How Under Armour & REI Make Customers Feel Respected

Under Armour Curry 2.5 "Erlang Shen."
Under Armour Curry 2.5 "Erlang Shen."
Courtesy of Under Armour.

Aretha Franklin may have said it best in one of her biggest R&B/pop hits: “I’m about to give you all of my money/And all I’m askin’ in return, honey, is … R-E-S-P-E-C-T.”

A new study published in the Harvard Business Review says companies that make customers feel respected are likely to reap substantial benefits in their bottom line.

Customers trust companies that they feel understand them,” the researchers said. “They respect companies that they believe respect them in return.”

The customer quotient study, now in its second year, tries to assess what draws customers to certain brands. It describes and measures five attributes that consumers value in a brand: openness, relevance, empathy, experience and emotion.

The researchers believe that a brand’s performance on these measures predicts loyalty outcomes, which is correlated to profit and growth.

In the survey of 20,000 customers, outdoor retailer REI came out on top as the No. 1 company that makes customers feel respected.

Last year, REI announced it was closing all its stores on Black Friday to encourage employees and consumers to spend the day outdoors with their loved ones instead of partaking in the shopping mayhem that often accompanies the post-Thanksgiving weekend. The bold move won the brand acclaim among marketers and consumers and helped it pull off a 9.3 percent year-over-year revenue gain. The retailer announced in October that it would repeat the successful move this year.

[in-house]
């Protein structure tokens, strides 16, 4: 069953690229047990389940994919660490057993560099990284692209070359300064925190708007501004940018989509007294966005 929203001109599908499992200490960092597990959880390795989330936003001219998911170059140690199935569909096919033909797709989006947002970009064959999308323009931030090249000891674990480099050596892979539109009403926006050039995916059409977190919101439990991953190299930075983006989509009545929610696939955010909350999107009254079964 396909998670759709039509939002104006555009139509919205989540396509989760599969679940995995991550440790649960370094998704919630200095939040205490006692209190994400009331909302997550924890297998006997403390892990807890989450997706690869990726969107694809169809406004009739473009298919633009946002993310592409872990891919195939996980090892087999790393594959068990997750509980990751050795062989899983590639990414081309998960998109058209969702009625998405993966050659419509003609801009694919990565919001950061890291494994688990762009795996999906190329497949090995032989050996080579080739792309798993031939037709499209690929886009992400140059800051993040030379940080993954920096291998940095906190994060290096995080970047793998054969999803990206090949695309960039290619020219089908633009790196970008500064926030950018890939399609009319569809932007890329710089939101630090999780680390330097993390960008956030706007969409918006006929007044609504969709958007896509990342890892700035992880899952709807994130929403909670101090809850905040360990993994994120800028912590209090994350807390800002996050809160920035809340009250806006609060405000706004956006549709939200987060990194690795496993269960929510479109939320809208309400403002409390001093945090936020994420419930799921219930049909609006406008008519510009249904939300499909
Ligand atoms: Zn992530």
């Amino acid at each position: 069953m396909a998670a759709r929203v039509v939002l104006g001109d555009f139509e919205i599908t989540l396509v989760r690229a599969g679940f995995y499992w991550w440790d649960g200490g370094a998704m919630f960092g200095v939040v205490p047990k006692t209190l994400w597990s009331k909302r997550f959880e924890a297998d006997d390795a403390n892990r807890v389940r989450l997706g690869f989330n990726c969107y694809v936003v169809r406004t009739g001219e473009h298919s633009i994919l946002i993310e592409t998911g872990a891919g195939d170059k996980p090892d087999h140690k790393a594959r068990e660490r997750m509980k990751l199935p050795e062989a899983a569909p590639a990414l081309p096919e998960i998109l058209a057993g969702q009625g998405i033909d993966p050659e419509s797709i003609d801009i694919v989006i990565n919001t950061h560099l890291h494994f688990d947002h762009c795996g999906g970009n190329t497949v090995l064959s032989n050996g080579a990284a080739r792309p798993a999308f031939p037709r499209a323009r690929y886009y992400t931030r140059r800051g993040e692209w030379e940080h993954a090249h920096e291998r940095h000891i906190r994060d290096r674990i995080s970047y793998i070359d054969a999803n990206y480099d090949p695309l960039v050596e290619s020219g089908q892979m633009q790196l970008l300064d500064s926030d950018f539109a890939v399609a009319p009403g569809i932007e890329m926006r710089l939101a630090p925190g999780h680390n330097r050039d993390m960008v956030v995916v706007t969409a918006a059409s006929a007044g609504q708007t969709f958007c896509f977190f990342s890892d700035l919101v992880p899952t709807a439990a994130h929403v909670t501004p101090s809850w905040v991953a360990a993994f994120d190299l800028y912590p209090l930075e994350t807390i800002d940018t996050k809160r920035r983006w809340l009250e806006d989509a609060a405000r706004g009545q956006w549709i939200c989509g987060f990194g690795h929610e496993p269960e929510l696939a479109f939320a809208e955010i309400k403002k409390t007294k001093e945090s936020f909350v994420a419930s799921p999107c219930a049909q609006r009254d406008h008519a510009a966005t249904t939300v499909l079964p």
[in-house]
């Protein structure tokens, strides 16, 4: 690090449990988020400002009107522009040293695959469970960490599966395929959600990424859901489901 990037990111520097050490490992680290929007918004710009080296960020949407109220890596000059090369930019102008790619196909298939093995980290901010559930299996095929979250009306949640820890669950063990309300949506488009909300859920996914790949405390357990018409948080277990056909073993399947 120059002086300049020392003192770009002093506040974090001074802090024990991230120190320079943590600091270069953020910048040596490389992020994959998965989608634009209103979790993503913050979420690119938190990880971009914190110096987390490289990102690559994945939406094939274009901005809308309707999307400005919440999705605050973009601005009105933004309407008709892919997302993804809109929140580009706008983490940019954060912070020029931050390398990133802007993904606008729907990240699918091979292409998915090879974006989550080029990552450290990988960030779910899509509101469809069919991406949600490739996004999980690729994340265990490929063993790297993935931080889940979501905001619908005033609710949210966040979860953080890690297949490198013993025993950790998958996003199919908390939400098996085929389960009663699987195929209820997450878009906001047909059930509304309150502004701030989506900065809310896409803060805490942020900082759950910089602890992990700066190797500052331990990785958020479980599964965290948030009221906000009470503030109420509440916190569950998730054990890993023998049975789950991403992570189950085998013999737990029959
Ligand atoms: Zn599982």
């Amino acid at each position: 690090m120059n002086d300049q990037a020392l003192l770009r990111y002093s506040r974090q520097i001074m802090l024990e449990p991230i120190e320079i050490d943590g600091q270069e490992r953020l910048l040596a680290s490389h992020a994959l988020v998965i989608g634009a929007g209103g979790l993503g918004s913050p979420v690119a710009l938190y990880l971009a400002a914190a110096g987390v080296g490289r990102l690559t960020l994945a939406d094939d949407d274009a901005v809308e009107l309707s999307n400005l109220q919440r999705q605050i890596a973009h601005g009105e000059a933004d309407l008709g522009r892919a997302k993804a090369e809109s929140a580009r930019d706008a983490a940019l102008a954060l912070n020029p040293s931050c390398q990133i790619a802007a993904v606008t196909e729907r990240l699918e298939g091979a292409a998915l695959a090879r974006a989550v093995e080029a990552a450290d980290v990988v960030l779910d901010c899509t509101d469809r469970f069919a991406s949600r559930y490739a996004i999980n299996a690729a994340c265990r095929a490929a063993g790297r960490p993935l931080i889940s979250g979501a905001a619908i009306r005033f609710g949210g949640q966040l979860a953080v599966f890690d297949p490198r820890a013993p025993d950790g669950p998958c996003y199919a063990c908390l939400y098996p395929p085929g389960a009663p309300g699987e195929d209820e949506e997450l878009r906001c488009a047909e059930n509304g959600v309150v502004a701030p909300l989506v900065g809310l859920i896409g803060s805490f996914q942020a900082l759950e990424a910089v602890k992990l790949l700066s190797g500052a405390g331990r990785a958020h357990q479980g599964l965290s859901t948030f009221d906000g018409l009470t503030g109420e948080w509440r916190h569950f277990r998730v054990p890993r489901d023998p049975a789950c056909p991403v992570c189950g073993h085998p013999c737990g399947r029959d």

The outdoor clothing and gear co-op was the top CQ-ranked brand overall and also scored the highest on our measure of respect,” the research team wrote. “Awareness is up over the past year, too — consumer mentions of the brand increased by 270 percent from 2015.”

Athletic footwear-and-apparel brand Under Armour also ranked among the Top 20 firms that win in the customer respect game, at No. 13.

“Customers also value companies they see as authentic. Companies and brands that ‘mean what they say’ had high CQ scores and outperformed their peers,” the team wrote. “While some basic level of quality is a prerequisite, consumers place a premium on brands that they believe to be direct, forthright about their values, and consistent in acting on them.”